2010 NCAA Tournament: Why Purdue Could Be the Latest Example of the Ewing Theory
In 2001, ESPN columnist Bill Simmons debuted the "Ewing Theory."
In order to achieve this "Ewing status," the situation must include two main elements:
"1. A star athlete receives an inordinate amount of media attention and fan interest, and yet his teams never win anything substantial with him (other than maybe some early-round playoff series).
"2. That same athlete leaves his team (either by injury, trade, graduation, free agency or retirement)—and both the media and fans immediately write off the team for the following season."
Patrick Ewing was a prime example for this situation, because his teams at Georgetown and the New York Knicks achieved much greater success when he left.
Two other main examples of this theory occurred when the Seattle Mariners won a record 116 games in 2001 despite losing Alex Rodriguez, Randy Johnson, and Ken Griffey Jr. in the three-year span before the season (1998-2000), and the Red Sox' first World Series in 86 years in the same season Nomar Garciaparra was traded to the Cubs.
Enough about the past. This theory is going to have another prime example take place. Bill Simmons stated on his mega March Madness podcast that he felt their was a possibility for a team taking a Ewing Theory-esq run.
The team? The Purdue Boilermakers, who had star forward Robbie Hummel tear his ACL on Feb. 24.
Since this injury occurred, I have had the following statements said to me at least 1,000 times each: Purdue is nothing without Hummel. They lost to Minnesota, a bubble team at the time, by 27 points without him, after defeating them earlier in the season by 19 when they had Hummel. Siena will destroy Purdue on Friday.
I get the point. The guy was a good player. Purdue's loss still does not take away from the two keys to their winning formula: running the motion offense and playing an aggressive man-to-man defense.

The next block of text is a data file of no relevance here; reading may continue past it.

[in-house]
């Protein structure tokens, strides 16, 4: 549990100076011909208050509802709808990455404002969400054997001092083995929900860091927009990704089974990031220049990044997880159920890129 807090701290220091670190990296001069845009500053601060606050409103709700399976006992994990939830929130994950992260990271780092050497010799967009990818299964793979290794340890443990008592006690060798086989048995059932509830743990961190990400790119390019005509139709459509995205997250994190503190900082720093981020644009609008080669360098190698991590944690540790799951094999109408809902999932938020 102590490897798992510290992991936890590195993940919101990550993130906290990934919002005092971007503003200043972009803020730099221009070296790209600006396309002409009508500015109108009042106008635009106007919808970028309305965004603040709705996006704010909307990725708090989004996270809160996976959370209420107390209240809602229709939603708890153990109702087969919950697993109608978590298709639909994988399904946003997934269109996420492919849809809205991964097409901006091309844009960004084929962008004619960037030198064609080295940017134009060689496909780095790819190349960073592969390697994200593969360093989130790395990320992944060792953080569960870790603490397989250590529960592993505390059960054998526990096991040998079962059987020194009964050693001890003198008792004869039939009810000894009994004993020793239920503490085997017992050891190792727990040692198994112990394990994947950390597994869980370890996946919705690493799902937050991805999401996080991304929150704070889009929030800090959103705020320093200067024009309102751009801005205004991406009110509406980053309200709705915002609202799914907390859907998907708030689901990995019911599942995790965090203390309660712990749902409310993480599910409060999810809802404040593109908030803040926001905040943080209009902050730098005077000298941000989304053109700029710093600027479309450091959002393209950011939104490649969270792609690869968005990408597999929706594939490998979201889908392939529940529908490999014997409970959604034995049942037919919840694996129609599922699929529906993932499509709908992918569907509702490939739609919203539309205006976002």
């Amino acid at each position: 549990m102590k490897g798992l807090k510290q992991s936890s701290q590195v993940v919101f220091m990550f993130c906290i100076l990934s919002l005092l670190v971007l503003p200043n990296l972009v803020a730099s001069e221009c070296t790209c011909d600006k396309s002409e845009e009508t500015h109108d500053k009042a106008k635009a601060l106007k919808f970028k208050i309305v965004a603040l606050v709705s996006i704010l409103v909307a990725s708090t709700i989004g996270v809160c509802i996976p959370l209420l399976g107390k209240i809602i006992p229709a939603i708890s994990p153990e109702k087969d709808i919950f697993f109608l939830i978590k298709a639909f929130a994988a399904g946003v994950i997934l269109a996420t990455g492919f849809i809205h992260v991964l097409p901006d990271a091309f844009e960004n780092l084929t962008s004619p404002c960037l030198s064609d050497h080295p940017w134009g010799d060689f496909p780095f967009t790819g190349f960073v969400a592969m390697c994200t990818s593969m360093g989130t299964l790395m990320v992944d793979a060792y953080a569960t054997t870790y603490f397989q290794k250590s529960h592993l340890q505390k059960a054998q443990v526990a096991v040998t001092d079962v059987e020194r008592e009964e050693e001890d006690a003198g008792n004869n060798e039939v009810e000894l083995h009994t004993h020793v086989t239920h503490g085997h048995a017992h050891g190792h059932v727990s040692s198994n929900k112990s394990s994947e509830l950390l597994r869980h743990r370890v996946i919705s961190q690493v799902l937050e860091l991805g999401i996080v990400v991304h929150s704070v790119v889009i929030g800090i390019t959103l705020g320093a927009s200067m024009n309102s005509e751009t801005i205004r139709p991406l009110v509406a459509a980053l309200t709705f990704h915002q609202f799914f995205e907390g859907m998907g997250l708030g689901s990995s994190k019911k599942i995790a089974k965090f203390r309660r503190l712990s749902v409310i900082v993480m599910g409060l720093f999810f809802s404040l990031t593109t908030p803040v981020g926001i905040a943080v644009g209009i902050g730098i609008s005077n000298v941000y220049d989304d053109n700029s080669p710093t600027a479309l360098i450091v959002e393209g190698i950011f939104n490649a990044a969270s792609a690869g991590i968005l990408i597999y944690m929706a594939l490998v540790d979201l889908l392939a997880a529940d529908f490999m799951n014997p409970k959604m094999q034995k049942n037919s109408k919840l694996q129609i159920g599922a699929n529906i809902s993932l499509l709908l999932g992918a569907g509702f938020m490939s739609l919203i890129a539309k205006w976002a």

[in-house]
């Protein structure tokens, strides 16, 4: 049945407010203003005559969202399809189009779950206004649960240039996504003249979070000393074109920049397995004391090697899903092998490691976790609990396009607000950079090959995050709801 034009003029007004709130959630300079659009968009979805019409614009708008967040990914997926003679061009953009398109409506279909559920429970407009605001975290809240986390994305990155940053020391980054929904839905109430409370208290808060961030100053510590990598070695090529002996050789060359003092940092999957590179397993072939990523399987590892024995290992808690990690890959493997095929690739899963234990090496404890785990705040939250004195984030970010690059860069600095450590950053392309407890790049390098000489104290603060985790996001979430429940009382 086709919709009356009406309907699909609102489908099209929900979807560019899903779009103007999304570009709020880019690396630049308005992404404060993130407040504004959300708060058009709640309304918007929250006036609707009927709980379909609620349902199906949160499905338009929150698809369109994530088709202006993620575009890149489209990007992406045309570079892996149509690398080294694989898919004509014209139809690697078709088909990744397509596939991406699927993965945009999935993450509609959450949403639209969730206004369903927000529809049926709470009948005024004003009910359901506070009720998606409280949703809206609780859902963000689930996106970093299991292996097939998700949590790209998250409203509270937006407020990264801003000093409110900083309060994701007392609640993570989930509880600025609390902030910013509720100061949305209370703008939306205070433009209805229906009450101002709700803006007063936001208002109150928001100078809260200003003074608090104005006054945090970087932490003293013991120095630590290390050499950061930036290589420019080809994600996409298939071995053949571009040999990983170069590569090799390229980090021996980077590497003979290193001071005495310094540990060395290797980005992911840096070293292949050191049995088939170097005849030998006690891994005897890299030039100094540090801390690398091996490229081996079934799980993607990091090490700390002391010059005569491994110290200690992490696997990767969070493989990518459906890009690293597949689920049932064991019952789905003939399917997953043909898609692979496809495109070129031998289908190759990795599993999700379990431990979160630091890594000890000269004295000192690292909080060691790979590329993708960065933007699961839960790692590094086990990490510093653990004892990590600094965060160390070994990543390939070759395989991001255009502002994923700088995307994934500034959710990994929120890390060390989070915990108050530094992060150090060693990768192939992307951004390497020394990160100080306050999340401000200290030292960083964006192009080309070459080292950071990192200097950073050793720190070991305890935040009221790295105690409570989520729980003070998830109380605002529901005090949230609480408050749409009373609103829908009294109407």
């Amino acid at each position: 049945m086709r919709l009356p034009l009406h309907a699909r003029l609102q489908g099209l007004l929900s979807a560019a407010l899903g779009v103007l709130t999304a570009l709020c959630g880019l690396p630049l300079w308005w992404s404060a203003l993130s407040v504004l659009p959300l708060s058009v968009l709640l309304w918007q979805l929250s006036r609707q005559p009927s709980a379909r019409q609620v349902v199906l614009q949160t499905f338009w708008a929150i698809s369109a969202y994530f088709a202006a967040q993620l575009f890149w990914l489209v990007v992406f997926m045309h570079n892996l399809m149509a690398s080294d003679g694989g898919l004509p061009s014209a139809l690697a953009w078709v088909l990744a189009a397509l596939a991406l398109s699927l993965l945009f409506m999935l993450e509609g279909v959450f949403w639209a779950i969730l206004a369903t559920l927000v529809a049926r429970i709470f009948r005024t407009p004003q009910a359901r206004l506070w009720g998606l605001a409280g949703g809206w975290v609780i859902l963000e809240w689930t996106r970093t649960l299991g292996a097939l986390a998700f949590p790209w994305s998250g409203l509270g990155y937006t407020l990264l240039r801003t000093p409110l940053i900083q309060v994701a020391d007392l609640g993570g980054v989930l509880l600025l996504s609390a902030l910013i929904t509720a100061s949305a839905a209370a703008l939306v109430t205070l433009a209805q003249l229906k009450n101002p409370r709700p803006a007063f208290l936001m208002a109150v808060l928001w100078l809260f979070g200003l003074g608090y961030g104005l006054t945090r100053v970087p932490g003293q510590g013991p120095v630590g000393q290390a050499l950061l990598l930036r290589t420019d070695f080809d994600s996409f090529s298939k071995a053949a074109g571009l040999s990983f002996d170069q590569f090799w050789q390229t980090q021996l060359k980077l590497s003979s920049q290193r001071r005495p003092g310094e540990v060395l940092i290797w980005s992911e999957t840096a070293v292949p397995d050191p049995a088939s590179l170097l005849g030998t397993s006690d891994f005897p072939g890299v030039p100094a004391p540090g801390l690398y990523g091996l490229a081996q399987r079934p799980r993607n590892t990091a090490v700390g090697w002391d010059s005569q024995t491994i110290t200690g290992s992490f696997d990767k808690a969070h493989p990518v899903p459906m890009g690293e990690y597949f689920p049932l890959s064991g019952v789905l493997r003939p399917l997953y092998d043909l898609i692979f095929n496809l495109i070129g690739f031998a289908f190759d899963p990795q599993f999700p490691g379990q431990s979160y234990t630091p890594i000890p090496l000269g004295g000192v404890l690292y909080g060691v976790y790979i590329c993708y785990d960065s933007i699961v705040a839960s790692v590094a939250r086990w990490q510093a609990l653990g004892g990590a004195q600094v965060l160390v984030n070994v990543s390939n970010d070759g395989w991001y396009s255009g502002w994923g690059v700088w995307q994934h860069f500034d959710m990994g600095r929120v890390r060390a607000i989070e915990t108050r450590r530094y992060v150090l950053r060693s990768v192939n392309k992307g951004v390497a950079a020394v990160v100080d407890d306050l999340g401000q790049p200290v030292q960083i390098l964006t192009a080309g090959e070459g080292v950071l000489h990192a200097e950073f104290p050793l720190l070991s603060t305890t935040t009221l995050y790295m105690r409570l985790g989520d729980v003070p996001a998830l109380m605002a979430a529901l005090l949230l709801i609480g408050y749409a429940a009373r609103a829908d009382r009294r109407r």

On offense, the Boilermakers will feel more of an effect. They are now limited to two reliable scorers: JaJuan Johnson and E'Twaun Moore. Johnson is a second-team all-league performer who is one of the most dangerous scorers, rebounders, and shot-blockers in the Big Ten.
On the other hand, Moore is one of the most underrated players in the entire nation. He has the most lethal first step out of anybody in the nation, and opposing defenders always have to be aware of where he is.
These two premier players will be able to take over most, if not all, of Hummel's responsibility.
On defense, the effect of Hummel's departure is not felt as much because he can be replaced as a defender by different role players. Of course there will be a little drop-off, but not as significant as all the haters have made it.
Even without Hummel, this Purdue team is dangerous. They are still one of the best teams in one of the most dominant conferences in college basketball.
However, the public's perception of their situation has been blown out of proportion. Right now, Purdue is only a four-point favorite over a Siena team that obtained its first lead versus a lowly, 11-20 Manhattan Jaspers team about halfway through the second half.
Let's say you want to take the statistical approach. In Ken Pomeroy's efficiency rankings, Purdue is still ranked as the 13th best team in the nation. Yes, most of the games account for Hummel being in the lineup. Regardless of this fact, there is no possible way that they have been as inefficient as Siena, who is ranked as the 58th best team in the nation.
Any way you look at this, Purdue seems like a team that can survive without its star player. The results may not be as glamorous as the Final Four berth that could have been achieved, but nonetheless, it will still achieve a relative amount of success.
The first round matchup with Siena can be taken care of easily by Moore and Johnson, with their cast of consistent role players. The difficulty of their second round matchup depends on which team wins.
If Texas A&M wins, it could be entirely possible that a Hummel-less Purdue could reach the Sweet 16, presumably to face Duke. If Utah State wins, Purdue will have much more trouble because of Utah State's out-of-this-world efficiency when they have the ball.
Either way, the Boilermakers will persevere and exceed the expectations that many in college basketball nation have thrust upon them.
Update: Purdue defeats Siena 72-64 in first round. JaJuan Johnson drops 23 points. E'Twaun Moore helped out with 12. Siena shot only 32.9% from the field. Next opponent: Texas A&M
Update 2: Purdue defeats Texas A&M 63-61 in the second round. The game was a highly competative game, which went to OT. For the second game in a row, they had 4 players with double digit points. Next opponent: Duke
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